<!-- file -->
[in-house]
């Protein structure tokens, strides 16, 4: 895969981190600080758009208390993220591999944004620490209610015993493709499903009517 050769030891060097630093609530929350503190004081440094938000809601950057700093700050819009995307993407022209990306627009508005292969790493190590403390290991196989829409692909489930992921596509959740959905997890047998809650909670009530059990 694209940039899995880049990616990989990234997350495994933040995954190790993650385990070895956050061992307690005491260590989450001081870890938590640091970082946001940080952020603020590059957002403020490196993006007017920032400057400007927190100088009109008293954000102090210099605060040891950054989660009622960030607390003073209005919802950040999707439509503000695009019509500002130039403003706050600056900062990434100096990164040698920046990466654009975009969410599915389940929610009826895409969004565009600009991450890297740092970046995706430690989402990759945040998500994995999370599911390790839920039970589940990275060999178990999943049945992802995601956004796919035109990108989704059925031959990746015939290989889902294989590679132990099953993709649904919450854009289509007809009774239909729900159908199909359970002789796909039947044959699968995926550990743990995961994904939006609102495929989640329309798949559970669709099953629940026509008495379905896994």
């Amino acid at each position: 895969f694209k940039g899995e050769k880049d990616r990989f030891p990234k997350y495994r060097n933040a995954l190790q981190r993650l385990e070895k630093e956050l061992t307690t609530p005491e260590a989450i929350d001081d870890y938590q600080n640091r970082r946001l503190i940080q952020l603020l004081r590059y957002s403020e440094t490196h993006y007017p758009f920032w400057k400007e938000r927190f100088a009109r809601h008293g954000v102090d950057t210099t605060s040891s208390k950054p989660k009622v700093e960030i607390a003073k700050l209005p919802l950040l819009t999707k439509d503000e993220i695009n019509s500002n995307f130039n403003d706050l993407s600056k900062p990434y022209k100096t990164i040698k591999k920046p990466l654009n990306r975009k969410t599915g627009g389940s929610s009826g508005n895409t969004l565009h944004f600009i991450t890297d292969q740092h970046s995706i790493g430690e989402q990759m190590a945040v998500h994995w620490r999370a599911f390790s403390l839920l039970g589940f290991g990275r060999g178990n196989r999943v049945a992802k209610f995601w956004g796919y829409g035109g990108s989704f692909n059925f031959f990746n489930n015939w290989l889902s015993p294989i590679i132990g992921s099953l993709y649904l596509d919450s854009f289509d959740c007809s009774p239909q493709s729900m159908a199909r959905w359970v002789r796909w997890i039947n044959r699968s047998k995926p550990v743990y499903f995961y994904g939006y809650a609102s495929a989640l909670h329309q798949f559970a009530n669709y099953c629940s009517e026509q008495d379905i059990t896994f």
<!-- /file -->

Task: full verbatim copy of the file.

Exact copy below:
[in-house]
């Protein structure tokens, strides 16, 4: 895969981190600080758009208390993220591999944004620490209610015993493709499903009517 050769030891060097630093609530929350503190004081440094938000809601950057700093700050819009995307993407022209990306627009508005292969790493190590403390290991196989829409692909489930992921596509959740959905997890047998809650909670009530059990 694209940039899995880049990616990989990234997350495994933040995954190790993650385990070895956050061992307690005491260590989450001081870890938590640091970082946001940080952020603020590059957002403020490196993006007017920032400057400007927190100088009109008293954000102090210099605060040891950054989660009622960030607390003073209005919802950040999707439509503000695009019509500002130039403003706050600056900062990434100096990164040698920046990466654009975009969410599915389940929610009826895409969004565009600009991450890297740092970046995706430690989402990759945040998500994995999370599911390790839920039970589940990275060999178990999943049945992802995601956004796919035109990108989704059925031959990746015939290989889902294989590679132990099953993709649904919450854009289509007809009774239909729900159908199909359970002789796909039947044959699968995926550990743990995961994904939006609102495929989640329309798949559970669709099953629940026509008495379905896994």
């Amino acid at each position: 895969f694209k940039g899995e050769k880049d990616r990989f030891p990234k997350y495994r060097n933040a995954l190790q981190r993650l385990e070895k630093e956050l061992t307690t609530p005491e260590a989450i929350d001081d870890y938590q600080n640091r970082r946001l503190i940080q952020l603020l004081r590059y957002s403020e440094t490196h993006y007017p758009f920032w400057k400007e938000r927190f100088a009109r809601h008293g954000v102090d950057t210099t605060s040891s208390k950054p989660k009622v700093e960030i607390a003073k700050l209005p919802l950040l819009t999707k439509d503000e993220i695009n019509s500002n995307f130039n403003d706050l993407s600056k900062p990434y022209k100096t990164i040698k591999k920046p990466l654009n990306r975009k969410t599915g627009g389940s929610s009826g508005n895409t969004l565009h944004f600009i991450t890297d292969q740092h970046s995706i790493g430690e989402q990759m190590a945040v998500h994995w620490r999370a599911f390790s403390l839920l039970g589940f290991g990275r060999g178990n196989r999943v049945a992802k209610f995601w956004g796919y829409g035109g990108s989704f692909n059925f031959f990746n489930n015939w290989l889902s015993p294989i590679i132990g992921s099953l993709y649904l596509d919450s854009f289509d959740c007809s009774p239909q493709s729900m159908a199909r959905w359970v002789r796909w997890i039947n044959r699968s047998k995926p550990v743990y499903f995961y994904g939006y809650a609102s495929a989640l909670h329309q798949f559970a009530n669709y099953c629940s009517e026509q008495d379905i059990t896994f």